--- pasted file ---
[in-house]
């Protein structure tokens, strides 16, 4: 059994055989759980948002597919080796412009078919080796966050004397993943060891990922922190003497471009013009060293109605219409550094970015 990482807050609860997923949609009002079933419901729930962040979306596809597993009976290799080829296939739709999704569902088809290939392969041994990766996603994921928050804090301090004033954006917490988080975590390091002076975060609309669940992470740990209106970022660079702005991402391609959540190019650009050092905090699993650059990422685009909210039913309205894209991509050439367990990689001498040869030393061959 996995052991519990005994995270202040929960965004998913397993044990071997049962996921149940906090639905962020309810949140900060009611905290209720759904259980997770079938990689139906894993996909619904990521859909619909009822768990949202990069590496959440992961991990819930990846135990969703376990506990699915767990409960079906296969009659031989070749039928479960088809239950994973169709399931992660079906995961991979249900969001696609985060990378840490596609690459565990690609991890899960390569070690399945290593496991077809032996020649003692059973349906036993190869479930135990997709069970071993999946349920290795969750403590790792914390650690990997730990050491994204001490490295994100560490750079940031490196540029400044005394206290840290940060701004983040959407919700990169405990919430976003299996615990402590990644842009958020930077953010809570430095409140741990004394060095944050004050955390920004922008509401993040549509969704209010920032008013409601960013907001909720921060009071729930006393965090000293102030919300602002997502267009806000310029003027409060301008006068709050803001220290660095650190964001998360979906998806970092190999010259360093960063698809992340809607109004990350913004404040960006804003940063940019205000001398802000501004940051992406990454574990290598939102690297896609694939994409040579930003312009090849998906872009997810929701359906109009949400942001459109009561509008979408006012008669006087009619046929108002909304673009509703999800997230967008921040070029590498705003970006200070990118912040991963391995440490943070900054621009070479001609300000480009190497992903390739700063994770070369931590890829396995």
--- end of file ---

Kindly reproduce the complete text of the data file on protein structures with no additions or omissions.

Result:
[in-house]
């Protein structure tokens, strides 16, 4: 059994055989759980948002597919080796412009078919080796966050004397993943060891990922922190003497471009013009060293109605219409550094970015 990482807050609860997923949609009002079933419901729930962040979306596809597993009976290799080829296939739709999704569902088809290939392969041994990766996603994921928050804090301090004033954006917490988080975590390091002076975060609309669940992470740990209106970022660079702005991402391609959540190019650009050092905090699993650059990422685009909210039913309205894209991509050439367990990689001498040869030393061959 996995052991519990005994995270202040929960965004998913397993044990071997049962996921149940906090639905962020309810949140900060009611905290209720759904259980997770079938990689139906894993996909619904990521859909619909009822768990949202990069590496959440992961991990819930990846135990969703376990506990699915767990409960079906296969009659031989070749039928479960088809239950994973169709399931992660079906995961991979249900969001696609985060990378840490596609690459565990690609991890899960390569070690399945290593496991077809032996020649003692059973349906036993190869479930135990997709069970071993999946349920290795969750403590790792914390650690990997730990050491994204001490490295994100560490750079940031490196540029400044005394206290840290940060701004983040959407919700990169405990919430976003299996615990402590990644842009958020930077953010809570430095409140741990004394060095944050004050955390920004922008509401993040549509969704209010920032008013409601960013907001909720921060009071729930006393965090000293102030919300602002997502267009806000310029003027409060301008006068709050803001220290660095650190964001998360979906998806970092190999010259360093960063698809992340809607109004990350913004404040960006804003940063940019205000001398802000501004940051992406990454574990290598939102690297896609694939994409040579930003312009090849998906872009997810929701359906109009949400942001459109009561509008979408006012008669006087009619046929108002909304673009509703999800997230967008921040070029590498705003970006200070990118912040991963391995440490943070900054621009070479001609300000480009190497992903390739700063994770070369931590890829396995």